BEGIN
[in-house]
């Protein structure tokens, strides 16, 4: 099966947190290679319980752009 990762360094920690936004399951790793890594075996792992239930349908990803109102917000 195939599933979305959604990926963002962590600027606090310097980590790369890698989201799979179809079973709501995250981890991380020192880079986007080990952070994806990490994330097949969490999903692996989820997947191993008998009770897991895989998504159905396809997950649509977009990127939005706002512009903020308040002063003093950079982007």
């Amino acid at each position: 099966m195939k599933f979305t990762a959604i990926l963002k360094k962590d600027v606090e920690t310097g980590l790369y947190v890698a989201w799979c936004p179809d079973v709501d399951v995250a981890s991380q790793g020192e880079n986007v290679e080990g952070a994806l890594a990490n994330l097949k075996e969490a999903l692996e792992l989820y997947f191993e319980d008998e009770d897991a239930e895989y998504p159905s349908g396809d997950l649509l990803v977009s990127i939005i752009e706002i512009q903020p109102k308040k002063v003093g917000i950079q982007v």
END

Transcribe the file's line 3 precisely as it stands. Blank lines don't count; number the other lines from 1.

């Amino acid at each position: 099966m195939k599933f979305t990762a959604i990926l963002k360094k962590d600027v606090e920690t310097g980590l790369y947190v890698a989201w799979c936004p179809d079973v709501d399951v995250a981890s991380q790793g020192e880079n986007v290679e080990g952070a994806l890594a990490n994330l097949k075996e969490a999903l692996e792992l989820y997947f191993e319980d008998e009770d897991a239930e895989y998504p159905s349908g396809d997950l649509l990803v977009s990127i939005i752009e706002i512009q903020p109102k308040k002063v003093g917000i950079q982007v």